Regional water quality officials on Thursday put some teeth into their long campaign to cleanse the Los Angeles River system of the tons of trash that turn it into a movable landfill after major storms.
Standards previously adopted by the Los Angeles Water Quality Control Board give cities along the watershed until 2016 to keep all trash out of their storm drains.
On Thursday, the board incorporated those limits into storm water permits, putting municipalities that don’t meet the requirements in violation of the federal Clean Water Act. Until now there had been no penalty for noncompliance.
“It’s taken two decades to get to this point,” board vice-chair Madelyn Glickfeld said after the 5-0 vote. “If we hadn’t done this today, it would have been a signal” to cities “to relax, guys.”
During storms, tons of trash and plastic debris wash up in municipal drains that empty into the Los Angeles River and its tributaries. The trash floating at the river’s mouth in Long Beach can be so thick that it is hard to see any water. In the unusually wet winter of 2005, Long Beach hauled more than 12,000 tons of garbage out of the river.
Much of the trash winds up in the Pacific Ocean, contributing to huge floating garbage patches. Pieces of plastic can wrap around wildlife and kill birds and fish.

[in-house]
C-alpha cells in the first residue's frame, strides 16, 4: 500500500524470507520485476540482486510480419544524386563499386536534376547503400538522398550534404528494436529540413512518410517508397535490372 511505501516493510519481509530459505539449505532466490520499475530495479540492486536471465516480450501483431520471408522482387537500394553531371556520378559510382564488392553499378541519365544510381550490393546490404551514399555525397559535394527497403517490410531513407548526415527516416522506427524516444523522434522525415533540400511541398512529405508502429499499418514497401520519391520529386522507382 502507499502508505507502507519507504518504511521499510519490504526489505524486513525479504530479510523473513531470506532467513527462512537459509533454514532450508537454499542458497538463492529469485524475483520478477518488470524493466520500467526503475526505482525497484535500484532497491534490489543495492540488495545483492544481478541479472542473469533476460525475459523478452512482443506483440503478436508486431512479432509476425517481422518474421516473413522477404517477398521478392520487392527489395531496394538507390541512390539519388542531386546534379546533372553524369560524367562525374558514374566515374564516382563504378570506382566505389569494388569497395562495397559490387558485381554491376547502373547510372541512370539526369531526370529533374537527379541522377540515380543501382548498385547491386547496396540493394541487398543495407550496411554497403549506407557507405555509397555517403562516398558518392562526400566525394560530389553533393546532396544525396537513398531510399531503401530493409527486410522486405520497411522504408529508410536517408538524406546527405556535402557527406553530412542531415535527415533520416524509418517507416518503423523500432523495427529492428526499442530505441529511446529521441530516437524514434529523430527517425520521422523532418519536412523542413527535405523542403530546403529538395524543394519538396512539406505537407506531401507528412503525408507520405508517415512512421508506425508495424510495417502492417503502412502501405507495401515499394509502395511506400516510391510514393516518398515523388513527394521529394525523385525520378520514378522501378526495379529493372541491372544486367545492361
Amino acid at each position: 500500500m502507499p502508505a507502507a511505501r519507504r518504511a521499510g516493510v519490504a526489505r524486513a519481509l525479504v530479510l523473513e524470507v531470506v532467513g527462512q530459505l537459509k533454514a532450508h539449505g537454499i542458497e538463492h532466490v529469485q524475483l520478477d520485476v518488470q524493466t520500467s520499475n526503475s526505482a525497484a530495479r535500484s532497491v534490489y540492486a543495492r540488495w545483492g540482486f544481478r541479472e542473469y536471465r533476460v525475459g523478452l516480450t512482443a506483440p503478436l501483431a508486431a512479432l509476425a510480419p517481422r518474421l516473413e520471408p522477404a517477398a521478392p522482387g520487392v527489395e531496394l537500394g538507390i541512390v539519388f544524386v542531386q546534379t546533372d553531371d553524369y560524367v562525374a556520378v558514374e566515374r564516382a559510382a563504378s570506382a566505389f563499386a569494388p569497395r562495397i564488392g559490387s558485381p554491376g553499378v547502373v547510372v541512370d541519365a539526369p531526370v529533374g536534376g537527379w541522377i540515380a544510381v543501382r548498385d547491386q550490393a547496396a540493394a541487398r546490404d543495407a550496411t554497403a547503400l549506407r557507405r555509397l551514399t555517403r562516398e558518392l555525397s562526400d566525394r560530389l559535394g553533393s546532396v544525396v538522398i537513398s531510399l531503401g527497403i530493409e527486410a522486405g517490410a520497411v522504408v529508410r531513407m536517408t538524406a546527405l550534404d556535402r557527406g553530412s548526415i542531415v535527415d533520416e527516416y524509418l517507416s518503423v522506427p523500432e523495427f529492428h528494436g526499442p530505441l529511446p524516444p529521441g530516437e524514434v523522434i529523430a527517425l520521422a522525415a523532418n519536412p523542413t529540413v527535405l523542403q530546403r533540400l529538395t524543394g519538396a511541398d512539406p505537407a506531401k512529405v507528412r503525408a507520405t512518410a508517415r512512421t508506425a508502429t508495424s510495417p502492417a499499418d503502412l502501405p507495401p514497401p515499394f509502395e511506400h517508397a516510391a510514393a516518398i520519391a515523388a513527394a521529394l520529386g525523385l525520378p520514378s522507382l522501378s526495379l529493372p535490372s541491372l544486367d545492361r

Trash was formally identified as a pollution problem in the river in 1996. Five years later, the regional water board adopted standards. But 22 cities sued to overturn the trash limits, saying they would be expensive and difficult to meet.
The courts found the board had not performed an adequate environmental impact analysis of the new rules, but otherwise upheld them.
After conducting an environmental review, the board readopted the trash standards in 2007.
In the meantime, some cities in the watershed, including Los Angeles, started installing screens and collection systems to keep street debris from washing into sewers. Sixteen cities in the watershed recently received $10 million in federal stimulus money to outfit their catch basins.
Local officials pointed to progress Thursday. “We have taken trash reduction seriously,” said Signal Hill Councilman Larry Forester.
Another official showed the board photographs he took after Monday’s storm. Parts of the river that have been coated with trash in the past were largely clean.
Local representatives argued that it wasn’t necessary to write a target of zero trash discharges into the storm permits, and that doing so would set a burdensome precedent for other pollutants.